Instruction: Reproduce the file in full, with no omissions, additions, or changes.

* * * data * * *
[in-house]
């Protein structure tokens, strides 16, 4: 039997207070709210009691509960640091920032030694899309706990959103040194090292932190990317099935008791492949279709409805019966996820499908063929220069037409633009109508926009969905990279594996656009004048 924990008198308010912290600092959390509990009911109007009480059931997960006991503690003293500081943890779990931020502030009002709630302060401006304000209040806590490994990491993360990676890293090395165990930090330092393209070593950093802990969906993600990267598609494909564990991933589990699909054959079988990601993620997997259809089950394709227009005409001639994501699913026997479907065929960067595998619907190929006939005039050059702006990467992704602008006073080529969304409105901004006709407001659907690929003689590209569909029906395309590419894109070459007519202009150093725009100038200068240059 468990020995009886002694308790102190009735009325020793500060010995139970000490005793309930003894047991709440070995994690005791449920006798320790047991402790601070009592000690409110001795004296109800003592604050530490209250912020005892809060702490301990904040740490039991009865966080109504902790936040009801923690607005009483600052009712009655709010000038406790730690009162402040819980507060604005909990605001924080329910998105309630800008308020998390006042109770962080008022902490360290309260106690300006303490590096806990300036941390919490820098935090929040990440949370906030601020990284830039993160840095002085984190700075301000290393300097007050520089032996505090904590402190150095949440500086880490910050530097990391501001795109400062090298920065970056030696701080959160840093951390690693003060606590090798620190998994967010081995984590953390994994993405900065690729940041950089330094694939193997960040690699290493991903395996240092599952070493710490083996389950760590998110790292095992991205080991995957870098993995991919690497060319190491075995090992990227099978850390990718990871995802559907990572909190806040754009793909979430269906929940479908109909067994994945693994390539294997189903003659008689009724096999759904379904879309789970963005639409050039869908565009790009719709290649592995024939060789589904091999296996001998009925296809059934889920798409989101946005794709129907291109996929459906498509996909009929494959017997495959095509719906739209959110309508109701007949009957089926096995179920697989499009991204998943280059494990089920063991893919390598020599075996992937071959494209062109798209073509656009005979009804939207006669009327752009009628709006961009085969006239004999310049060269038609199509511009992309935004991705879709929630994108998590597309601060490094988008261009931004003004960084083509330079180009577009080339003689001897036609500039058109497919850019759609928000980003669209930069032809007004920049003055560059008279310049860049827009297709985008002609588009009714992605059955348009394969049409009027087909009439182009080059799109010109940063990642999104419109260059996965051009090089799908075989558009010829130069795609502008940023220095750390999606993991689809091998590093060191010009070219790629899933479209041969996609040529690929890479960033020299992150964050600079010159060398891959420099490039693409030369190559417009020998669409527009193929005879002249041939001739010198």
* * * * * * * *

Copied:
[in-house]
């Protein structure tokens, strides 16, 4: 039997207070709210009691509960640091920032030694899309706990959103040194090292932190990317099935008791492949279709409805019966996820499908063929220069037409633009109508926009969905990279594996656009004048 924990008198308010912290600092959390509990009911109007009480059931997960006991503690003293500081943890779990931020502030009002709630302060401006304000209040806590490994990491993360990676890293090395165990930090330092393209070593950093802990969906993600990267598609494909564990991933589990699909054959079988990601993620997997259809089950394709227009005409001639994501699913026997479907065929960067595998619907190929006939005039050059702006990467992704602008006073080529969304409105901004006709407001659907690929003689590209569909029906395309590419894109070459007519202009150093725009100038200068240059 468990020995009886002694308790102190009735009325020793500060010995139970000490005793309930003894047991709440070995994690005791449920006798320790047991402790601070009592000690409110001795004296109800003592604050530490209250912020005892809060702490301990904040740490039991009865966080109504902790936040009801923690607005009483600052009712009655709010000038406790730690009162402040819980507060604005909990605001924080329910998105309630800008308020998390006042109770962080008022902490360290309260106690300006303490590096806990300036941390919490820098935090929040990440949370906030601020990284830039993160840095002085984190700075301000290393300097007050520089032996505090904590402190150095949440500086880490910050530097990391501001795109400062090298920065970056030696701080959160840093951390690693003060606590090798620190998994967010081995984590953390994994993405900065690729940041950089330094694939193997960040690699290493991903395996240092599952070493710490083996389950760590998110790292095992991205080991995957870098993995991919690497060319190491075995090992990227099978850390990718990871995802559907990572909190806040754009793909979430269906929940479908109909067994994945693994390539294997189903003659008689009724096999759904379904879309789970963005639409050039869908565009790009719709290649592995024939060789589904091999296996001998009925296809059934889920798409989101946005794709129907291109996929459906498509996909009929494959017997495959095509719906739209959110309508109701007949009957089926096995179920697989499009991204998943280059494990089920063991893919390598020599075996992937071959494209062109798209073509656009005979009804939207006669009327752009009628709006961009085969006239004999310049060269038609199509511009992309935004991705879709929630994108998590597309601060490094988008261009931004003004960084083509330079180009577009080339003689001897036609500039058109497919850019759609928000980003669209930069032809007004920049003055560059008279310049860049827009297709985008002609588009009714992605059955348009394969049409009027087909009439182009080059799109010109940063990642999104419109260059996965051009090089799908075989558009010829130069795609502008940023220095750390999606993991689809091998590093060191010009070219790629899933479209041969996609040529690929890479960033020299992150964050600079010159060398891959420099490039693409030369190559417009020998669409527009193929005879002249041939001739010198």